4. The company’s management was remarkably efficient and economical. During its first 20 years the East India Company was run from the home of its governor, Sir Thomas Smythe, and had a permanent staff of only six. In 1700 it operated with 35 permanent employees in its small London office. In 1785 it controlled a vast empire of millions of people with a permanent London staff of 159.

5. Following several years of misrule and a massive famine (1770) in Bengal, where the company had installed a puppet regime in 1757, the company’s land revenues fell precipitously, forcing it to appeal (1772) for an emergency loan of £1 million to avoid bankruptcy. Although the East India Company was bailed out by the British government, harsh criticism and investigations by parliamentary committees led to government oversight of its management (the Regulating Act of 1773) and later to government control of political policy in India (the India Act of 1784).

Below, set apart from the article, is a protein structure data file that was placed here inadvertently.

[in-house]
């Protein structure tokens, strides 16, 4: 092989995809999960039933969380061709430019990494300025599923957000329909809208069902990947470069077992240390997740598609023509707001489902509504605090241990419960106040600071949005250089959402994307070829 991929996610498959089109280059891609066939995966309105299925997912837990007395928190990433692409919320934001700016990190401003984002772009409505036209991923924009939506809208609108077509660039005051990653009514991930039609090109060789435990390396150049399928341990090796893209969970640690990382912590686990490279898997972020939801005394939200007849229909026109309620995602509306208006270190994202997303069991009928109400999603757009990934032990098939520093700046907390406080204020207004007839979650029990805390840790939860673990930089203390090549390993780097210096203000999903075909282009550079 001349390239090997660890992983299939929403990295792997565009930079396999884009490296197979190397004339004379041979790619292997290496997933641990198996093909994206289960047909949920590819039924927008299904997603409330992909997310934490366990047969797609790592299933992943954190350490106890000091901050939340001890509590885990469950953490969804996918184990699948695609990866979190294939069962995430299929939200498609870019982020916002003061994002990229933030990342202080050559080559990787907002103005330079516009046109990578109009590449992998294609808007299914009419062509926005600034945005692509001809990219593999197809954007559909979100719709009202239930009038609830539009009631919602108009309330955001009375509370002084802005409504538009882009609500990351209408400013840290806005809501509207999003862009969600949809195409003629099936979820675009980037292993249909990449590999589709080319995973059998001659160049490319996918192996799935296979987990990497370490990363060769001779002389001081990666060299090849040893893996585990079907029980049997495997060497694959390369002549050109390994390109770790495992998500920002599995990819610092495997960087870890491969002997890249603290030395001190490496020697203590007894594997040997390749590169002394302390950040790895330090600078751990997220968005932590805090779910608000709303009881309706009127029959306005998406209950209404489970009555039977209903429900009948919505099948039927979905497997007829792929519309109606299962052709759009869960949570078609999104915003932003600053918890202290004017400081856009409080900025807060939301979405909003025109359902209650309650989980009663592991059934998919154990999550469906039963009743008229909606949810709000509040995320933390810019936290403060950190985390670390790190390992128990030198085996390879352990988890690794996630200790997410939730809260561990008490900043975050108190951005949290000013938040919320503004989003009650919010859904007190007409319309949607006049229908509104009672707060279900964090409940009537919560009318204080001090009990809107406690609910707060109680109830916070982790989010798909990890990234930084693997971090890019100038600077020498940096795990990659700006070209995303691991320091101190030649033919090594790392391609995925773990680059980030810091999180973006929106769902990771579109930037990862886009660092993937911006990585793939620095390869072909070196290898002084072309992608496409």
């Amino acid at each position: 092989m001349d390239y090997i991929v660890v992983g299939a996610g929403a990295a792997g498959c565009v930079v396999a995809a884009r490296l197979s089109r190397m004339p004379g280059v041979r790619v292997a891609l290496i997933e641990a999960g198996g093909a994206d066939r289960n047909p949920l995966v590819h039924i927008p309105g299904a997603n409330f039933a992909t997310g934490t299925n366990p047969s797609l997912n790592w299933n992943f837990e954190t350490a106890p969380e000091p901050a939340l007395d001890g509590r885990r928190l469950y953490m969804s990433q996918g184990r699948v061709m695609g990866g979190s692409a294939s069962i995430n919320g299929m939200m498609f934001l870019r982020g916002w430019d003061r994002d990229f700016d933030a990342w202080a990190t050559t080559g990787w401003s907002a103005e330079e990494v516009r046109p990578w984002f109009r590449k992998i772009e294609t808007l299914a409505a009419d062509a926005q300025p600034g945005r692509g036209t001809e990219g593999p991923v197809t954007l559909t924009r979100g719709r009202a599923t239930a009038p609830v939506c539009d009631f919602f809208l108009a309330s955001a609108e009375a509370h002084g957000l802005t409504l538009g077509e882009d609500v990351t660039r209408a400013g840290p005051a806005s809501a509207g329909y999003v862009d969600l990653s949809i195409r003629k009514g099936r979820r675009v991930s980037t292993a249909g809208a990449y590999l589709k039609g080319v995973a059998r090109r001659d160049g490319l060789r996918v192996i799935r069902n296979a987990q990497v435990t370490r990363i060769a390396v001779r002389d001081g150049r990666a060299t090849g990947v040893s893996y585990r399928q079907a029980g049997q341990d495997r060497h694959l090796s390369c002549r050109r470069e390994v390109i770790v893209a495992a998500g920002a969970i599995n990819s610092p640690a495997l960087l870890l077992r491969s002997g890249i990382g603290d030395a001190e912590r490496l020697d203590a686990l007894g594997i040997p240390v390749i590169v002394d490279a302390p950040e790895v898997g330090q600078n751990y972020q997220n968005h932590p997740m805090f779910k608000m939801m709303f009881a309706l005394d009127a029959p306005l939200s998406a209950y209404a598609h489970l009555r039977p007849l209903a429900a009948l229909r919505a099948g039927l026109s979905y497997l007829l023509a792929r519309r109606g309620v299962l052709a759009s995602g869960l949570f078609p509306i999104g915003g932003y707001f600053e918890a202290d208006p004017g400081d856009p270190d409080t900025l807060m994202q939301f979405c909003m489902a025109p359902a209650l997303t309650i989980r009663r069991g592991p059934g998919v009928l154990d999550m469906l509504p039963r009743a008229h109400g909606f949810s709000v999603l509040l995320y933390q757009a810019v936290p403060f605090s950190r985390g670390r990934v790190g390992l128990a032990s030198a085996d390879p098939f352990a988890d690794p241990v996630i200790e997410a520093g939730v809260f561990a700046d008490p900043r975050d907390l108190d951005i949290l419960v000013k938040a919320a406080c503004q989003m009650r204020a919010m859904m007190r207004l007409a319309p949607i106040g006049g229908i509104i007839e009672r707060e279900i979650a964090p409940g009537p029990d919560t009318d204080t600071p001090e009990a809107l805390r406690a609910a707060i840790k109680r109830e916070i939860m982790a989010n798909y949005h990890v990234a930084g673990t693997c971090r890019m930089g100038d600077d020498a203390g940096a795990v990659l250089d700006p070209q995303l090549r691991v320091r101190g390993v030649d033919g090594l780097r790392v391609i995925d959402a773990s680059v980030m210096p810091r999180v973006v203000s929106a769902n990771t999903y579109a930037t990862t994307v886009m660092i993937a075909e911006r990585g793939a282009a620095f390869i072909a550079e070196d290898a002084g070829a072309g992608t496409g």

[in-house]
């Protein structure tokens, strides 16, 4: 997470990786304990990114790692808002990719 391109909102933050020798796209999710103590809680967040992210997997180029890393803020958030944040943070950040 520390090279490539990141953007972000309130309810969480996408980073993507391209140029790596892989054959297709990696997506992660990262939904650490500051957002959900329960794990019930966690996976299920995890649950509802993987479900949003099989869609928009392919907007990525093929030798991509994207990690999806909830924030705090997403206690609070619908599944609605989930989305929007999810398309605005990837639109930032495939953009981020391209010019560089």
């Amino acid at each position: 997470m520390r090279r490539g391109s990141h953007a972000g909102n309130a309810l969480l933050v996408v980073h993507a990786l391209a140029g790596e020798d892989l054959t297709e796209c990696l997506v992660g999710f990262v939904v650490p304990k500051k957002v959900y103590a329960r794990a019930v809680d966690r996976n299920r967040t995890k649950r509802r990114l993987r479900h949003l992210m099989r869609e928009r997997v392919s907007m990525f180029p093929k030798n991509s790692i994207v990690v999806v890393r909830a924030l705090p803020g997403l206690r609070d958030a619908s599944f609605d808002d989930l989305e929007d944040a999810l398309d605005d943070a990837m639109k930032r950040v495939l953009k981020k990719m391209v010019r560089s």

Seems the drug trade has been around for a while. Corporate bail outs. Slave labor. Management ran it very efficiently (your poverty is our profit). Imperialism. White supremacy. Victory through bloodshed. Thank God we've learned our lessons from the oh so accurate accounting of our historians who never forget to tell us who won each war, but certainly draw a blank when it comes to educating us as to what was lost.

Peace.

Namaste.
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Re: India

Postby NeonLX » Mon Mar 30, 2020 1:08 pm

I have a special place in my heart for India, as my daughter was born in New Delhi. She was adopted at nine months of age. Her biological mother likely lived on the streets and somehow found a way to drop off her newborn baby in the bassinet in front of the orphanage.
America is a fucked society because there is no room for essential human dignity. Its all about what you have, not who you are.--Joe Hillshoist
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Re: India

Postby Cordelia » Mon Mar 30, 2020 1:18 pm